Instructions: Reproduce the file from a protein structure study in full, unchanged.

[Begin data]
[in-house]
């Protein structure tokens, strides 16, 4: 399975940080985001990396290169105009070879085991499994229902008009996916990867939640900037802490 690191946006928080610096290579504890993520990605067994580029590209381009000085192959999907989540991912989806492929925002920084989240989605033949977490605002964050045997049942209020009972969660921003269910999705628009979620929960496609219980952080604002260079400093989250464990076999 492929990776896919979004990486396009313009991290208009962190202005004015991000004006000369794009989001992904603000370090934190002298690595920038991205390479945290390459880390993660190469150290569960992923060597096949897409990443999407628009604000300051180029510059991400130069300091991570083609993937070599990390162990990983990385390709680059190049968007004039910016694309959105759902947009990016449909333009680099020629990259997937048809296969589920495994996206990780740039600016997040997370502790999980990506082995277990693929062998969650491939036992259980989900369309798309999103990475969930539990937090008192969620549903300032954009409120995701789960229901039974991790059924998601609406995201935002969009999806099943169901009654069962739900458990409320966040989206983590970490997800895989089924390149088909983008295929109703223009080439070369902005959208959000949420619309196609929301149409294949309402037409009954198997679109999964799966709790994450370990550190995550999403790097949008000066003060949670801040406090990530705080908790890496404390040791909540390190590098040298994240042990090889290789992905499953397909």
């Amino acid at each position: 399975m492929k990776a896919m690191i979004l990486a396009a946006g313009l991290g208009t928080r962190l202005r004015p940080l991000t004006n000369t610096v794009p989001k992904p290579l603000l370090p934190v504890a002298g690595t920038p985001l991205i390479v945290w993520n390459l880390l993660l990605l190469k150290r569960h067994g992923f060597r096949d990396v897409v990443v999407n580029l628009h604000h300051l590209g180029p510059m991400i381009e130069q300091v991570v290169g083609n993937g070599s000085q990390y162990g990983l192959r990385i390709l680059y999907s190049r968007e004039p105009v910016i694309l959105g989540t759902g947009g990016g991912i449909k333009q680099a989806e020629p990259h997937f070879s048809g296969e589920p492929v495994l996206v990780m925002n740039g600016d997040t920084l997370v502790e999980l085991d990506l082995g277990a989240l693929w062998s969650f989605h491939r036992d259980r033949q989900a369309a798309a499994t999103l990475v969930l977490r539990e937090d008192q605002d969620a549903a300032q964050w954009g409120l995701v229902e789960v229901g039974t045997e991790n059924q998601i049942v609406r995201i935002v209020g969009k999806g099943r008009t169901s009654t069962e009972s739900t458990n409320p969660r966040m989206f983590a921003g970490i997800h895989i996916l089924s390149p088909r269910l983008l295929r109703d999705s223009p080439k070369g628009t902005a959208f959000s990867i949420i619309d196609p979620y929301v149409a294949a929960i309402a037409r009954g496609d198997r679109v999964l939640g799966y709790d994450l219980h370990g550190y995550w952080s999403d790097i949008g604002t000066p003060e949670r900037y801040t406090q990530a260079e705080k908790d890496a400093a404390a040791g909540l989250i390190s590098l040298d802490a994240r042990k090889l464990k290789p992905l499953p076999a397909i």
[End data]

[in-house]
């Protein structure tokens, strides 16, 4: 399975940080985001990396290169105009070879085991499994229902008009996916990867939640900037802490 690191946006928080610096290579504890993520990605067994580029590209381009000085192959999907989540991912989806492929925002920084989240989605033949977490605002964050045997049942209020009972969660921003269910999705628009979620929960496609219980952080604002260079400093989250464990076999 492929990776896919979004990486396009313009991290208009962190202005004015991000004006000369794009989001992904603000370090934190002298690595920038991205390479945290390459880390993660190469150290569960992923060597096949897409990443999407628009604000300051180029510059991400130069300091991570083609993937070599990390162990990983990385390709680059190049968007004039910016694309959105759902947009990016449909333009680099020629990259997937048809296969589920495994996206990780740039600016997040997370502790999980990506082995277990693929062998969650491939036992259980989900369309798309999103990475969930539990937090008192969620549903300032954009409120995701789960229901039974991790059924998601609406995201935002969009999806099943169901009654069962739900458990409320966040989206983590970490997800895989089924390149088909983008295929109703223009080439070369902005959208959000949420619309196609929301149409294949309402037409009954198997679109999964799966709790994450370990550190995550999403790097949008000066003060949670801040406090990530705080908790890496404390040791909540390190590098040298994240042990090889290789992905499953397909």
């Amino acid at each position: 399975m492929k990776a896919m690191i979004l990486a396009a946006g313009l991290g208009t928080r962190l202005r004015p940080l991000t004006n000369t610096v794009p989001k992904p290579l603000l370090p934190v504890a002298g690595t920038p985001l991205i390479v945290w993520n390459l880390l993660l990605l190469k150290r569960h067994g992923f060597r096949d990396v897409v990443v999407n580029l628009h604000h300051l590209g180029p510059m991400i381009e130069q300091v991570v290169g083609n993937g070599s000085q990390y162990g990983l192959r990385i390709l680059y999907s190049r968007e004039p105009v910016i694309l959105g989540t759902g947009g990016g991912i449909k333009q680099a989806e020629p990259h997937f070879s048809g296969e589920p492929v495994l996206v990780m925002n740039g600016d997040t920084l997370v502790e999980l085991d990506l082995g277990a989240l693929w062998s969650f989605h491939r036992d259980r033949q989900a369309a798309a499994t999103l990475v969930l977490r539990e937090d008192q605002d969620a549903a300032q964050w954009g409120l995701v229902e789960v229901g039974t045997e991790n059924q998601i049942v609406r995201i935002v209020g969009k999806g099943r008009t169901s009654t069962e009972s739900t458990n409320p969660r966040m989206f983590a921003g970490i997800h895989i996916l089924s390149p088909r269910l983008l295929r109703d999705s223009p080439k070369g628009t902005a959208f959000s990867i949420i619309d196609p979620y929301v149409a294949a929960i309402a037409r009954g496609d198997r679109v999964l939640g799966y709790d994450l219980h370990g550190y995550w952080s999403d790097i949008g604002t000066p003060e949670r900037y801040t406090q990530a260079e705080k908790d890496a400093a404390a040791g909540l989250i390190s590098l040298d802490a994240r042990k090889l464990k290789p992905l499953p076999a397909i």